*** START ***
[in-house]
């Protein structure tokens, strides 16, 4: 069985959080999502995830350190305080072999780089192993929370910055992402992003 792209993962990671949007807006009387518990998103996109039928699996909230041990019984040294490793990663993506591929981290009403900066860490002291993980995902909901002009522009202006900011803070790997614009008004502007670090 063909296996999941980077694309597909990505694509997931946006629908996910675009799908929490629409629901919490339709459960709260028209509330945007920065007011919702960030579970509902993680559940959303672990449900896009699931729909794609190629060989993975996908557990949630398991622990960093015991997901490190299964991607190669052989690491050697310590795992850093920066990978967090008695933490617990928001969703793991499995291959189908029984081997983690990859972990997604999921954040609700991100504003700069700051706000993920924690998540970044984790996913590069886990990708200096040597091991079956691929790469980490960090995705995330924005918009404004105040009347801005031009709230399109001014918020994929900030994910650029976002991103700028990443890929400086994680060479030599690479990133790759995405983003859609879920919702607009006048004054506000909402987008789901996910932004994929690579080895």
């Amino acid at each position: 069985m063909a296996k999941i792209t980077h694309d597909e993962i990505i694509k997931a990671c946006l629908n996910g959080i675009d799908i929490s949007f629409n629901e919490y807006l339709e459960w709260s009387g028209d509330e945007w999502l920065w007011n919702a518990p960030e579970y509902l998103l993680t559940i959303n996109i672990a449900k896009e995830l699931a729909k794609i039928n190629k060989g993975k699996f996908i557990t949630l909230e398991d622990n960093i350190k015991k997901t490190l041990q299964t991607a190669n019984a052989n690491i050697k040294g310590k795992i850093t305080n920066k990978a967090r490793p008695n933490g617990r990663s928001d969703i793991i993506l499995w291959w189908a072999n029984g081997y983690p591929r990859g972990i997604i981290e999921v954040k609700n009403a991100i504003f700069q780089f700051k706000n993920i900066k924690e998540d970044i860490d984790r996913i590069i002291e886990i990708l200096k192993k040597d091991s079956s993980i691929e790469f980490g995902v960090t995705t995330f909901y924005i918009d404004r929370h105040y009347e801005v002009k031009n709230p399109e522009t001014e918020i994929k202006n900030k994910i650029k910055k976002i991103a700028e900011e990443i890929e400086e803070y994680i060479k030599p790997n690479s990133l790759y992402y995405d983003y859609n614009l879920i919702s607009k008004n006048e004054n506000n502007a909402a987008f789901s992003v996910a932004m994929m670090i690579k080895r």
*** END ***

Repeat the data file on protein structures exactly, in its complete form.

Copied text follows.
[in-house]
């Protein structure tokens, strides 16, 4: 069985959080999502995830350190305080072999780089192993929370910055992402992003 792209993962990671949007807006009387518990998103996109039928699996909230041990019984040294490793990663993506591929981290009403900066860490002291993980995902909901002009522009202006900011803070790997614009008004502007670090 063909296996999941980077694309597909990505694509997931946006629908996910675009799908929490629409629901919490339709459960709260028209509330945007920065007011919702960030579970509902993680559940959303672990449900896009699931729909794609190629060989993975996908557990949630398991622990960093015991997901490190299964991607190669052989690491050697310590795992850093920066990978967090008695933490617990928001969703793991499995291959189908029984081997983690990859972990997604999921954040609700991100504003700069700051706000993920924690998540970044984790996913590069886990990708200096040597091991079956691929790469980490960090995705995330924005918009404004105040009347801005031009709230399109001014918020994929900030994910650029976002991103700028990443890929400086994680060479030599690479990133790759995405983003859609879920919702607009006048004054506000909402987008789901996910932004994929690579080895």
């Amino acid at each position: 069985m063909a296996k999941i792209t980077h694309d597909e993962i990505i694509k997931a990671c946006l629908n996910g959080i675009d799908i929490s949007f629409n629901e919490y807006l339709e459960w709260s009387g028209d509330e945007w999502l920065w007011n919702a518990p960030e579970y509902l998103l993680t559940i959303n996109i672990a449900k896009e995830l699931a729909k794609i039928n190629k060989g993975k699996f996908i557990t949630l909230e398991d622990n960093i350190k015991k997901t490190l041990q299964t991607a190669n019984a052989n690491i050697k040294g310590k795992i850093t305080n920066k990978a967090r490793p008695n933490g617990r990663s928001d969703i793991i993506l499995w291959w189908a072999n029984g081997y983690p591929r990859g972990i997604i981290e999921v954040k609700n009403a991100i504003f700069q780089f700051k706000n993920i900066k924690e998540d970044i860490d984790r996913i590069i002291e886990i990708l200096k192993k040597d091991s079956s993980i691929e790469f980490g995902v960090t995705t995330f909901y924005i918009d404004r929370h105040y009347e801005v002009k031009n709230p399109e522009t001014e918020i994929k202006n900030k994910i650029k910055k976002i991103a700028e900011e990443i890929e400086e803070y994680i060479k030599p790997n690479s990133l790759y992402y995405d983003y859609n614009l879920i919702s607009k008004n006048e004054n506000n502007a909402a987008f789901s992003v996910a932004m994929m670090i690579k080895r």